It was okay, I decided. The writing was only on the title page. Ramona Quimby had been much naughtier in Beezus and Ramona, when she wrote on every page of the library book. This writing didn’t keep me from enjoying the pictures or the story.

I read Dinotopia over and over. My teacher showed us how to write cursive. Finally, I knew enough cursive to decipher the somebody’s name. I realized that he was James Gurney, the man who wrote and drew Dinotopia!

I ran to my mom.

“James Gurney signed his name in my Dinotopia book!”

Mom laughed.

“Yes. Your grandmother stood in line for a very long time to get him to sign his name in your book!”

Listen to a Book: Get Dialogue Previews

My husband and I combined Steven Brust’s Dragaera fantasy series with housework. He’d read aloud while I chopped vegetables. I’d read aloud while he washed the dishes.

Dragaera was a reread for my husband and a new discovery for me. During The Paths of the Dead, late in the series, a mysterious warrior bars the young heroes’ way. My husband delivered the warrior’s dialogue in the distinctive bouncy voice we had used for a character in previous books.  Our young heroes were unsettled, but I was excited to see an old friend.

After a terrible week when we both had sore throats and couldn’t read aloud, we switched to audiobooks. Now my husband can wash dishes and I can fold laundry while James Marsters or Mary Robinette Kowal reads to both of us. Even better, we both benefit from that “dialogue preview phenomenon” on the first time through a book. Our experience grows closer to that of the main character. After all, she or he would recognize the speaker’s voice, even before the reader reached the dialogue attribution.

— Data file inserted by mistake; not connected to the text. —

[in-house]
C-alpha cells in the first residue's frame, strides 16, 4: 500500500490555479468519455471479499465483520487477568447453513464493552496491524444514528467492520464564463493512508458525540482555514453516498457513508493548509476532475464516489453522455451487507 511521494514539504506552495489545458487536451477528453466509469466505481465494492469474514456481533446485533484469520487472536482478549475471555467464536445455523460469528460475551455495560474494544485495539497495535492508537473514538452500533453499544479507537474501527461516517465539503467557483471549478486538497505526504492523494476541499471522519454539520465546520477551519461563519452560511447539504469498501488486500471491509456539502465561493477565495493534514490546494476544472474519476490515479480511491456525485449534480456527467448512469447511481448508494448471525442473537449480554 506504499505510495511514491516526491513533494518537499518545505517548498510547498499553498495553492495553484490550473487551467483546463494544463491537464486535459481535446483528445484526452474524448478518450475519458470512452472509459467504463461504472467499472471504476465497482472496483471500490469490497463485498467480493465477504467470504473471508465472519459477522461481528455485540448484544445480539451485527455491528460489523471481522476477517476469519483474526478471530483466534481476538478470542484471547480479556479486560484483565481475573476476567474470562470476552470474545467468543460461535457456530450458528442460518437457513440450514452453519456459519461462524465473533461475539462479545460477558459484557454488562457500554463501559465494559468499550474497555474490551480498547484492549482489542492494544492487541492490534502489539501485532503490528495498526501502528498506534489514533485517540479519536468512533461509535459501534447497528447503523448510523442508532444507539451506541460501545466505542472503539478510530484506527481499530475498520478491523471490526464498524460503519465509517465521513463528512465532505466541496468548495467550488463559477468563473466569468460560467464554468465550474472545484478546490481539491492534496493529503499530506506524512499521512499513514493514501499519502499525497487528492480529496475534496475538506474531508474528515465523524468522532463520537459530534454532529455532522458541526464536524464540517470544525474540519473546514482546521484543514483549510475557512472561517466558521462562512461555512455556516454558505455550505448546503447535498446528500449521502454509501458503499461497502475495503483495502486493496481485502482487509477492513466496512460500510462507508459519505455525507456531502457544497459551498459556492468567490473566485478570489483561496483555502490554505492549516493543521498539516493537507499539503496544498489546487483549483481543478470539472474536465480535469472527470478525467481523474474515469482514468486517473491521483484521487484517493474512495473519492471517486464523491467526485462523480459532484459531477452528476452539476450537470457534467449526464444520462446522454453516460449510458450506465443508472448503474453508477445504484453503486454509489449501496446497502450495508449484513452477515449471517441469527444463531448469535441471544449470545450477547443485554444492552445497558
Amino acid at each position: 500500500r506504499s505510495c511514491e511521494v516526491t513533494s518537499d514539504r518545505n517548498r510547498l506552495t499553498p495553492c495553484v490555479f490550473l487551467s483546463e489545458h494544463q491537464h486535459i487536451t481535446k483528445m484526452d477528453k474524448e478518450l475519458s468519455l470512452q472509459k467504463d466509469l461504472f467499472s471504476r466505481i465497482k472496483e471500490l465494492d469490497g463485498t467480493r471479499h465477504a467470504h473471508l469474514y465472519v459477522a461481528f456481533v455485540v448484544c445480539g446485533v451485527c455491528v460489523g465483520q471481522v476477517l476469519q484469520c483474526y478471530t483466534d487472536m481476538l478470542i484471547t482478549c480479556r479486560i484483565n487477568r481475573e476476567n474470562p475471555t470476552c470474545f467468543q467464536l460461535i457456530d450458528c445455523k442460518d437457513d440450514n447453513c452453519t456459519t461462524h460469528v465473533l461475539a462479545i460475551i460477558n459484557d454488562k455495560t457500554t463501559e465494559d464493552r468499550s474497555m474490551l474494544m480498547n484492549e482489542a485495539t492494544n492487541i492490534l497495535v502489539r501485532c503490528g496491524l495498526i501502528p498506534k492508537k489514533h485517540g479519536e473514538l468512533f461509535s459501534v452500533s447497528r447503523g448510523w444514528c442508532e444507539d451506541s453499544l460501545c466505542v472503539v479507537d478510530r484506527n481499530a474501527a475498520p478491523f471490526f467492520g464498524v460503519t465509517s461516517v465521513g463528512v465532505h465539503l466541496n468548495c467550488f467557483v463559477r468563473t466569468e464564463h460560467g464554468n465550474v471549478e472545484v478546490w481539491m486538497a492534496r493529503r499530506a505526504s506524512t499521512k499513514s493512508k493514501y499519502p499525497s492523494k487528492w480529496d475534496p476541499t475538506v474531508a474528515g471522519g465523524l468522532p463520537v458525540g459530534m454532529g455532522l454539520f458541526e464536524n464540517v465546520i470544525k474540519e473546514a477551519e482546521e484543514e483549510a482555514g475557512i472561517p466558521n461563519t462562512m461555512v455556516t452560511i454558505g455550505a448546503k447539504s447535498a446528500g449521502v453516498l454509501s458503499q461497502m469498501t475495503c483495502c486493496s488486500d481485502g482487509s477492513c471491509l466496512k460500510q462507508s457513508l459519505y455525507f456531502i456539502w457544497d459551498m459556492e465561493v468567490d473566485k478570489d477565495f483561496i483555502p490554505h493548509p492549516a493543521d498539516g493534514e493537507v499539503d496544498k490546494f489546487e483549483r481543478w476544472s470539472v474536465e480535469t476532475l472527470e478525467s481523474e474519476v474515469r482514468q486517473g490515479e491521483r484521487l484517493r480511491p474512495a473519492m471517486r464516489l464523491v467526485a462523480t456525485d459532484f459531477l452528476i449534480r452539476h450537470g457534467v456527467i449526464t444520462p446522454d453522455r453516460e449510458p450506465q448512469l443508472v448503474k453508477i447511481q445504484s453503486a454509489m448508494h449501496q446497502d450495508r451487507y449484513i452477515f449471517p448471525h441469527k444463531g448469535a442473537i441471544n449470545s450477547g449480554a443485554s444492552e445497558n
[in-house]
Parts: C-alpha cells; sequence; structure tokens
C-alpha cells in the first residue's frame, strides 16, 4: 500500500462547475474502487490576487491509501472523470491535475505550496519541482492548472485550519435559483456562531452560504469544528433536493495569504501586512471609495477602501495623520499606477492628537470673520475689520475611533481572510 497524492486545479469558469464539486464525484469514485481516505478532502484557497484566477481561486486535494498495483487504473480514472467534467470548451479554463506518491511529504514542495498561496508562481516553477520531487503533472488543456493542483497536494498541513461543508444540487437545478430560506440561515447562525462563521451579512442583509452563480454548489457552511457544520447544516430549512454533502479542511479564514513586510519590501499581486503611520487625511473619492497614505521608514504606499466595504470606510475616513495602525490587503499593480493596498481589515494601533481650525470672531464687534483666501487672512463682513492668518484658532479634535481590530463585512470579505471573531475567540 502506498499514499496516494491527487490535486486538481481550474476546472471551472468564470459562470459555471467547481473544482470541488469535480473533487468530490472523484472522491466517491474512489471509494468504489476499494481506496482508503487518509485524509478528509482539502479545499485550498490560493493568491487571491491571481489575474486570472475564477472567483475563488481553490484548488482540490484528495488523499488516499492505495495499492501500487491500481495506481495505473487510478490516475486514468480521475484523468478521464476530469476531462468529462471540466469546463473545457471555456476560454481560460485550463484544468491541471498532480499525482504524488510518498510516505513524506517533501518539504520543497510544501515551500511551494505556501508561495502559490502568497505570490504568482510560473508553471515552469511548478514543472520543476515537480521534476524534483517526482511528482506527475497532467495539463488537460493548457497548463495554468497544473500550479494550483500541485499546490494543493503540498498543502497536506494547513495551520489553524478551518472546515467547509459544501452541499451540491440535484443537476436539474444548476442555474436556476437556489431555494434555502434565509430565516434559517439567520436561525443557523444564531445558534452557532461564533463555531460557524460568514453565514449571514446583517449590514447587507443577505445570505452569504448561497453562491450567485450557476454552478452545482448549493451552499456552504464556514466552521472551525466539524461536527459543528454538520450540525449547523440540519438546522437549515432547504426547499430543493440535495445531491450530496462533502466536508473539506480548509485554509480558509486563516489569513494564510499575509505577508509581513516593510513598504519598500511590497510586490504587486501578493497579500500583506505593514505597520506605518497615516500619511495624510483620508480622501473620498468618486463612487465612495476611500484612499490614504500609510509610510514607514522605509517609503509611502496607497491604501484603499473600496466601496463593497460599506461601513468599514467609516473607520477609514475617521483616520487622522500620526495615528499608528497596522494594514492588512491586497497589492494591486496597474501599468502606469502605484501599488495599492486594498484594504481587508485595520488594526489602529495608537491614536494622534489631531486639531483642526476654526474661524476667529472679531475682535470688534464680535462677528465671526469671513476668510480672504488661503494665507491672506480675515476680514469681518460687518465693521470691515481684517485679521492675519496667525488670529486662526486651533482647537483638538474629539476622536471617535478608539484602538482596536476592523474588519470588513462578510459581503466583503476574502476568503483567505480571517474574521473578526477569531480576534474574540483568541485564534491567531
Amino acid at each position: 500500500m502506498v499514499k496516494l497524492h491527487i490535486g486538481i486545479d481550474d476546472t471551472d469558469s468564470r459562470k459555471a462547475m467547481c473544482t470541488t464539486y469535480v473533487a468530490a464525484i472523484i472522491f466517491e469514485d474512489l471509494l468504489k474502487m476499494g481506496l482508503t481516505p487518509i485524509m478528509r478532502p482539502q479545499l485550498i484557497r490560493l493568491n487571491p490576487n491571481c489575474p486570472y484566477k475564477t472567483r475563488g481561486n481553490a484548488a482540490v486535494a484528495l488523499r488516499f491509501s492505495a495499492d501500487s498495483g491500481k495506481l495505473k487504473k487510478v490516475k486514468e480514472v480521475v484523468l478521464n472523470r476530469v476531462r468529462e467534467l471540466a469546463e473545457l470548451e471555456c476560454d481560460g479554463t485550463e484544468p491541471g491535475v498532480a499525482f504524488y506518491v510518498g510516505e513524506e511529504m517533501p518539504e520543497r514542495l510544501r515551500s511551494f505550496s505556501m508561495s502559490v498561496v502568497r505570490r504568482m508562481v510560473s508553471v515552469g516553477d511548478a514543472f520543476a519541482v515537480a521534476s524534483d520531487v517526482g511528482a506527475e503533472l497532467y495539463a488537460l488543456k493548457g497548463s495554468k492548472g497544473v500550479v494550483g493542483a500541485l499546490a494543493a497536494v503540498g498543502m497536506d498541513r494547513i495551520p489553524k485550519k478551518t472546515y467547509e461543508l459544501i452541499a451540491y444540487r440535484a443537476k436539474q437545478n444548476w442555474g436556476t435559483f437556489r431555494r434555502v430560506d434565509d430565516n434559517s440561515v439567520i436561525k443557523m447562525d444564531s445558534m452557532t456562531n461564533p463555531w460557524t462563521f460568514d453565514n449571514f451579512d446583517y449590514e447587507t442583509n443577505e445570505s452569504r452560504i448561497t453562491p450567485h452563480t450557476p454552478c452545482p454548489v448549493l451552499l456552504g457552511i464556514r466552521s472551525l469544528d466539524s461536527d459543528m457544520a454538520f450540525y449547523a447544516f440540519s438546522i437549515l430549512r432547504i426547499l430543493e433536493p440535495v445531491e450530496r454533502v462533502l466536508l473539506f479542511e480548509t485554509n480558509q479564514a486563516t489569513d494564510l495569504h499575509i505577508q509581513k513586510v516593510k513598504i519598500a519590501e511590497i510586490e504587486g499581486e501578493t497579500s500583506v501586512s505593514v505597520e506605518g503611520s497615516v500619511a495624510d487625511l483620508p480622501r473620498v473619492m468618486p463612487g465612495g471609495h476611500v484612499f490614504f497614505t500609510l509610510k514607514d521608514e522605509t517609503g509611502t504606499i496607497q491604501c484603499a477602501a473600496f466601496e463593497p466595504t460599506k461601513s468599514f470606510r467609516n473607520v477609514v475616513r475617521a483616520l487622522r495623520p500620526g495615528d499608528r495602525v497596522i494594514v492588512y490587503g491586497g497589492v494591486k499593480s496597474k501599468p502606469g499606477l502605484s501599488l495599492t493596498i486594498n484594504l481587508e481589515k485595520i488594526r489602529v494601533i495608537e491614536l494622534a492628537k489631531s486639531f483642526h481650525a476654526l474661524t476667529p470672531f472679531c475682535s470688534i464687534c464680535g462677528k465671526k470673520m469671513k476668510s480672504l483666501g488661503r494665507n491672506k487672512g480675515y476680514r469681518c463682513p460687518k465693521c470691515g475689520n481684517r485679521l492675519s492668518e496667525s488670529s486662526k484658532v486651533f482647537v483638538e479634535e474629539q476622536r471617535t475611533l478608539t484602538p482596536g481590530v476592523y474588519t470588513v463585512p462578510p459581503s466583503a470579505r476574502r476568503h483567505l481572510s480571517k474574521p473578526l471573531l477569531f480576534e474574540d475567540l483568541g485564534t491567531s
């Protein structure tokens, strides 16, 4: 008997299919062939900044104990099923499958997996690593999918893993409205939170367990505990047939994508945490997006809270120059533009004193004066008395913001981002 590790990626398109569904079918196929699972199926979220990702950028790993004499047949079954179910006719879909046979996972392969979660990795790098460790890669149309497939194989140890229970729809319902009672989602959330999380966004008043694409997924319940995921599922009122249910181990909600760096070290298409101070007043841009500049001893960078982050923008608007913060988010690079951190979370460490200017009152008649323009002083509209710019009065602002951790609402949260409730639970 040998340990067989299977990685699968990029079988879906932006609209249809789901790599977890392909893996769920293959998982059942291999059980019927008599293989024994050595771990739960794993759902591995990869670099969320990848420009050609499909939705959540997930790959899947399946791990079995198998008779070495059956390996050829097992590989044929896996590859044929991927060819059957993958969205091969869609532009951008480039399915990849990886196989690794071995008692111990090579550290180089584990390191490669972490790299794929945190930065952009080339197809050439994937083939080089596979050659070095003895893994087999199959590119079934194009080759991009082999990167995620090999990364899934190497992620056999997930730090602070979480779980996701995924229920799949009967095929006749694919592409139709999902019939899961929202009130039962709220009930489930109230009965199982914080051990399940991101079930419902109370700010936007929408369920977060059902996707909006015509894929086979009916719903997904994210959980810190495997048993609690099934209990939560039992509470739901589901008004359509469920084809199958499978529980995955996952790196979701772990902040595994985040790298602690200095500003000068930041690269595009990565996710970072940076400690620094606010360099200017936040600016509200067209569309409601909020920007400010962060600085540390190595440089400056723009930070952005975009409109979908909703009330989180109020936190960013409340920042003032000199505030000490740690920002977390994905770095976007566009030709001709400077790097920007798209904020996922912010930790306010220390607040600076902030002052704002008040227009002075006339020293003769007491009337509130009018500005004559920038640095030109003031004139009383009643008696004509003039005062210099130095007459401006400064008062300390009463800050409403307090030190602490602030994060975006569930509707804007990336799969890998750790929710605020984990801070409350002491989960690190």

I wonder how the lack of that minor suspense changes my experience of the story, compared to that of someone who reads the book in print. Have you experienced the dialogue preview phenomenon? What do you think of it?

If You’re a Tree Stump, Sprout!

Tree Stump 3Sidewalk construction interrupted my regular jogging route. Along my detour, I passed a tree stump whose cut surface had weathered to gray. The chainsaw had sliced gashes in its roots. Around its perimeter, small branches sprouted a bevy of healthy lime-green leaves.

That tree suffered the worst tragedy available to its species. Yet the chainsaw couldn’t cut its deepest roots, and the tree perseveres.

I hope you’re never a tree stump. If life turns you into a tree stump, I hope you find your roots and sprout.

Words Are Funny: Buffalo Spaghetti

When I saw “Leo’s Buffalo Spaghetti” in the Table of Contents for the latest Penzeys Spices catalog, I flipped right to that page. I like Buffalo-style chicken wings, but I’d never thought about using that flavor profile with spaghetti.

I expected the recipe’s picture to show a creamy orange sauce with cubed or shredded chicken.  Instead, I saw a tomato-based sauce with ground meat and vegetable chunks. I glanced down at the recipe text. Rendered in all capitals, the herbs and spices stood out among the other ingredients.

“Hmm,” I thought. “The recipe has a little crushed red pepper, but otherwise it uses standard Italian herbs. I don’t understand how this is supposed to taste like Buffalo wings at all!”

I read the full ingredient list and found the answer. Leo’s Buffalo Spaghetti contains ground buffalo meat. I started laughing.

Actual buffalo might be pleased to learn that, upon hearing their name in connection with food, my mind leaps first to hot sauce.